Coventry, St John the Baptist, West Midlands
|Bells:||5, 9-3-21 in A|
|Other Information:||Church Website|
This is a prominent red sandstone church with a central tower on Corporation Street, near to the mediaeval Spon Street. This fine cruciform church was originally built as a chapel for one of the City Guilds on land given by Queen Isabella in 1344. It was consecrated in 1350 but the original building was substantially enlarged and rebuilt in the C15th and early C16th. After Bablake College was dissolved in 1548 the building became the property of the City. It did not become a parish church until 1734. It is very much in the "High Church" tradition. It is the origin of the phrase "Being sent to Coventry" as is was used as a prison for Scottish Royalists in the Civil War. The prisoners were allowed to wander inside the city walls, but the locals refused to speak to them, hence the phrase.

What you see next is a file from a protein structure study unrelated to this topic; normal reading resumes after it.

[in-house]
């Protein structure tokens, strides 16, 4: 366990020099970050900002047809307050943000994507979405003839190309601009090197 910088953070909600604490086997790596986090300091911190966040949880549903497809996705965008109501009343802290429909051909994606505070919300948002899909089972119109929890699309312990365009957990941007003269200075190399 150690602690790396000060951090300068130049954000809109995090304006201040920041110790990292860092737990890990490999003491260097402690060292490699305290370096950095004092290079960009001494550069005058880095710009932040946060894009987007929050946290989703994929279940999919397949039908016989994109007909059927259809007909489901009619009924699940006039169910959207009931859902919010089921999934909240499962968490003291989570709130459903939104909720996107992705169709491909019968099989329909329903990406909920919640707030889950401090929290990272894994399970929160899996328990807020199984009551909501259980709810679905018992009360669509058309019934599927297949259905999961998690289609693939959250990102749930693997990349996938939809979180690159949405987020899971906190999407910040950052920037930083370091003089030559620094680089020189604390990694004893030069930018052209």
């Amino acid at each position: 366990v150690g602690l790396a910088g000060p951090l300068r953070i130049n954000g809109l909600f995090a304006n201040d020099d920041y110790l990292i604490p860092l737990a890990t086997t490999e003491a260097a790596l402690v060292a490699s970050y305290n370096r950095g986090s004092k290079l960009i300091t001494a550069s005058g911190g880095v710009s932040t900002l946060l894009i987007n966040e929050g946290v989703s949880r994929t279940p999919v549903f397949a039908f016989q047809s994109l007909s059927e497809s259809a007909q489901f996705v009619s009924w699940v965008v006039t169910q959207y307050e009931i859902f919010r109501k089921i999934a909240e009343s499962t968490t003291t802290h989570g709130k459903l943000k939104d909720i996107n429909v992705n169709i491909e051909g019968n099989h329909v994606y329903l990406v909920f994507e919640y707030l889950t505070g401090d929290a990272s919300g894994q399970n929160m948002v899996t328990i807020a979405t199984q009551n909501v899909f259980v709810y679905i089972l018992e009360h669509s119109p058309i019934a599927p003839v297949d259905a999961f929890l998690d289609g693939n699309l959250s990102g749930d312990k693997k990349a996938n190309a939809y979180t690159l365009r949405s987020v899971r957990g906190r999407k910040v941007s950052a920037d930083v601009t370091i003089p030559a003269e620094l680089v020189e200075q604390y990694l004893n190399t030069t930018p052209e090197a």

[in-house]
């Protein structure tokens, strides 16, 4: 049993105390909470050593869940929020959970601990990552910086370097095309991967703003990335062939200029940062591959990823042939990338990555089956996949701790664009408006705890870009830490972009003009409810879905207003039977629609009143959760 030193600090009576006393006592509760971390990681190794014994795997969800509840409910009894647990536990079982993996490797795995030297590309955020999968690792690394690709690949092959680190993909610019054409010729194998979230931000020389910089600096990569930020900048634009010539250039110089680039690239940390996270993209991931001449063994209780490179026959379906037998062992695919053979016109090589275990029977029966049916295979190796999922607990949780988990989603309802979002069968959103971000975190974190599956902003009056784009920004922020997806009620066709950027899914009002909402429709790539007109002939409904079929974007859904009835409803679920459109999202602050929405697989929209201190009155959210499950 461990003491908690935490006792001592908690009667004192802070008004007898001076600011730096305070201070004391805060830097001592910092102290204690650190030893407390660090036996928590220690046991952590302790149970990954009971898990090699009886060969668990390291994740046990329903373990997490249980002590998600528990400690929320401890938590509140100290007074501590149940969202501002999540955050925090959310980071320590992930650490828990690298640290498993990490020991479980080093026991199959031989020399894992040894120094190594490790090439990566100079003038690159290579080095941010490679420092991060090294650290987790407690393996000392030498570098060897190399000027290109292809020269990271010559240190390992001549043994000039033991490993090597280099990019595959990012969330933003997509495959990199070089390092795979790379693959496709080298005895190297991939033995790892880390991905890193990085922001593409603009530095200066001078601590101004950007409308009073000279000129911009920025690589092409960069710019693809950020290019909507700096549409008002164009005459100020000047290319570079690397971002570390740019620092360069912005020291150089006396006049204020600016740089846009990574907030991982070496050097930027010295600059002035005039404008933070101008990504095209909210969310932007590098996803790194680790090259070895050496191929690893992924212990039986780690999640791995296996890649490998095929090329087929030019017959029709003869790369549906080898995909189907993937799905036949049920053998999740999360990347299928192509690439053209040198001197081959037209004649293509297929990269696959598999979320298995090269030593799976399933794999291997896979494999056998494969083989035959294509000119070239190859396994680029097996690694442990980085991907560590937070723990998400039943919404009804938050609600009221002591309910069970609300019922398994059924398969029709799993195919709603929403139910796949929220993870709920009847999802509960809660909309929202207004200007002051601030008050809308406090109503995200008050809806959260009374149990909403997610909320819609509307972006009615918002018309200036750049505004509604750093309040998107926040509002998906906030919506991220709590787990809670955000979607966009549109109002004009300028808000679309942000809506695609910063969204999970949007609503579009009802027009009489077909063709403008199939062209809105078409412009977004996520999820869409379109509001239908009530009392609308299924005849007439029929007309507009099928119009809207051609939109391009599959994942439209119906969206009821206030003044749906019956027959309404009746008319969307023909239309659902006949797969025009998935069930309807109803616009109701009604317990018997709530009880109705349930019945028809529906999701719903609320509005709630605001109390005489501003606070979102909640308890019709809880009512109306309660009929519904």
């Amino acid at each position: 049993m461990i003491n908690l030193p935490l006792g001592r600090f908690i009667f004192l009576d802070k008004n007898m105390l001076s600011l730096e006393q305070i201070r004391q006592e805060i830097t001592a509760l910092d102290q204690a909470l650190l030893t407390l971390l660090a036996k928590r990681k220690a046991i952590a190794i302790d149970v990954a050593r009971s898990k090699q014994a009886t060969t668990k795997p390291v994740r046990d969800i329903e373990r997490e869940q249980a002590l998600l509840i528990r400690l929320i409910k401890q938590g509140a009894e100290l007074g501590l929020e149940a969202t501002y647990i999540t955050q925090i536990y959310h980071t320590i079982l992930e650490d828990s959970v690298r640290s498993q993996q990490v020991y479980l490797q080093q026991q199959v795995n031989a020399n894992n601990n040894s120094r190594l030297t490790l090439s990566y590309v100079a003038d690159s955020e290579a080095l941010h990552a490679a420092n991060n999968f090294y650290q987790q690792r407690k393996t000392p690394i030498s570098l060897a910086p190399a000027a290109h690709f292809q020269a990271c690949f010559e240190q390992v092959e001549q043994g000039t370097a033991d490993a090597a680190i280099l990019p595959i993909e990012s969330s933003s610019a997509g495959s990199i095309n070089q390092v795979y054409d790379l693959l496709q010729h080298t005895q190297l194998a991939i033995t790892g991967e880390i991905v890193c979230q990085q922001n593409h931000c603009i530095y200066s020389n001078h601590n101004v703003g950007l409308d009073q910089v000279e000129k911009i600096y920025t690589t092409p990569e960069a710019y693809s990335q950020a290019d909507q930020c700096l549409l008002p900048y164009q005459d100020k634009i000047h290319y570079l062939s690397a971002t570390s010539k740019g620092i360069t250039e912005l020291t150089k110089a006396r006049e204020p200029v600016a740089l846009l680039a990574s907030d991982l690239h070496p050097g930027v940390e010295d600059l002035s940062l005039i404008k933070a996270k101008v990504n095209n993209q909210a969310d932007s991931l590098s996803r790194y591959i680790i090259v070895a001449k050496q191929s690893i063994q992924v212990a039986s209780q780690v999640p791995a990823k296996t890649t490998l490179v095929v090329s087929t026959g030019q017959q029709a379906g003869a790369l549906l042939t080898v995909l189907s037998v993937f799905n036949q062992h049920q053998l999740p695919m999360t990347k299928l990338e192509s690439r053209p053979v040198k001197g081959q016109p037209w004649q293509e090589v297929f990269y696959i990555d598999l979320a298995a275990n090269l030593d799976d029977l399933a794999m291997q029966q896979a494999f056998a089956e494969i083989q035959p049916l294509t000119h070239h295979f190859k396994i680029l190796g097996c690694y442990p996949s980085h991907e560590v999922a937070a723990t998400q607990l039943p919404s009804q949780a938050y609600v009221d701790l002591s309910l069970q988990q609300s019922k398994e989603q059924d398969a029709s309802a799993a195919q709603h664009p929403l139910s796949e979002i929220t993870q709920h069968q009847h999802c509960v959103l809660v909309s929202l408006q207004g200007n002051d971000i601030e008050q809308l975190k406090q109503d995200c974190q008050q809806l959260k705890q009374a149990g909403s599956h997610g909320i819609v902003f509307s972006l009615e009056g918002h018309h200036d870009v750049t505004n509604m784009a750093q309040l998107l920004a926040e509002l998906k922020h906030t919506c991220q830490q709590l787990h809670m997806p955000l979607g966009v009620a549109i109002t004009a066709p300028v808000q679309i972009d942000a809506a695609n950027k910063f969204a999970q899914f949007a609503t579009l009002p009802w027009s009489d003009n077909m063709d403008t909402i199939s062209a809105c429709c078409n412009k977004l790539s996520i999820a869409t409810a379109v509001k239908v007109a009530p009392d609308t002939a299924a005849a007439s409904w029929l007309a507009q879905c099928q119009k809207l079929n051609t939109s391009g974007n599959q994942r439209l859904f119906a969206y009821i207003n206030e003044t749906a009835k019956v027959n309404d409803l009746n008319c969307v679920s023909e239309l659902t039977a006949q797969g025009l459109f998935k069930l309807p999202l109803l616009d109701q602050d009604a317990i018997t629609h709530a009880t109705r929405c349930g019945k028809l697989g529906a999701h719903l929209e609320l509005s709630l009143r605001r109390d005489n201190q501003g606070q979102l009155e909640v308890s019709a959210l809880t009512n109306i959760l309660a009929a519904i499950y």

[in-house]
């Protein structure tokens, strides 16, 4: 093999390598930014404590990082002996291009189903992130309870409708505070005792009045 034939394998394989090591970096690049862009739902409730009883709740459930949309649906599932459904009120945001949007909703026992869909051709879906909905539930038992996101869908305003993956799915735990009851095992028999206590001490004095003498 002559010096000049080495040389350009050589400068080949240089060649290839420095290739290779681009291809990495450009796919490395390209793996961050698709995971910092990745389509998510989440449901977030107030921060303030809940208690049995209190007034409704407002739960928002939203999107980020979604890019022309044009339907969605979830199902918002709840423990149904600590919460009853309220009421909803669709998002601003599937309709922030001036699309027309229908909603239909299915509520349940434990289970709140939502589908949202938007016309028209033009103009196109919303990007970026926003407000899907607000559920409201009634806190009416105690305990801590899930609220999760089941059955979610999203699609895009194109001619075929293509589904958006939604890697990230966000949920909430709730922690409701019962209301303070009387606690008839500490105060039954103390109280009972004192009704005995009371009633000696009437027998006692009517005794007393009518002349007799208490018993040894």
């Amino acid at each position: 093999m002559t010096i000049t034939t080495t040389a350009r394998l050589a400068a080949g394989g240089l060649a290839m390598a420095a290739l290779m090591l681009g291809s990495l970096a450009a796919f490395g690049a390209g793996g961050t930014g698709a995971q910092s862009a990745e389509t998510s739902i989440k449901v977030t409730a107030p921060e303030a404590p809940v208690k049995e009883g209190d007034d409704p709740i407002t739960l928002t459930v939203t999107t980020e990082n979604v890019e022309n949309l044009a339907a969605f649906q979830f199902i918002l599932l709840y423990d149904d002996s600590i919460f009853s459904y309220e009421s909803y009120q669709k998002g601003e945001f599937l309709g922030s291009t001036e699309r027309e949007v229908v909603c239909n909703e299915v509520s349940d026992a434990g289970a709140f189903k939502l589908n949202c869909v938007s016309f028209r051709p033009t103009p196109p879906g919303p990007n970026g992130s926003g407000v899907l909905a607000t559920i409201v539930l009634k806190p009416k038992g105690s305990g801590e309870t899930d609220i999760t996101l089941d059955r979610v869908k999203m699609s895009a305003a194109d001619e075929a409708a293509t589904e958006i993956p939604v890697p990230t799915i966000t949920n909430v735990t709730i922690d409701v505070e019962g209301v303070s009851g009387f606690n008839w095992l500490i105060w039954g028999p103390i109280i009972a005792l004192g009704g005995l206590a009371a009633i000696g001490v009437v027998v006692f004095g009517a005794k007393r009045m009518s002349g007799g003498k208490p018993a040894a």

The bells were hung for ringing until the latter part of the 19th century. The chime contains one of the former ring of 8 from St Michael's, now the Cathedral. St John's tenor bell was cracked and it was swapped in 1774 for one of the ring going from St Michael's to Lester and Pack for recasting into 10. The weight given is as supplied to St Michael in 1675. The bells were rehung in 1774 and 1825. They were probably never rung after the lantern tower was opened up during the 1858 restoration
The bells are now hung for chiming in the remains of a C17th bellframe, part of which was removed to accommodate the clock in 1889. The bells are chimed by Ellacombe hammers from a chiming manual on the ringing gallery. They are still hung from their old ringing headstocks, but without wheels, stays or sliders. They still retain their clappers.
|Details of the Bells|
|1||Henry Bagley I, Chacombe||1676||4cwt|
|2||Pack & Chapman, London||1778||4¾cwt|
|3||John Hose, Leicester||c1350||5¼cwt|
|4||John of Stafford, Leicester||c1360||8cwt|
|5||Henry Bagley I, Chacombe||1675||9-3-21|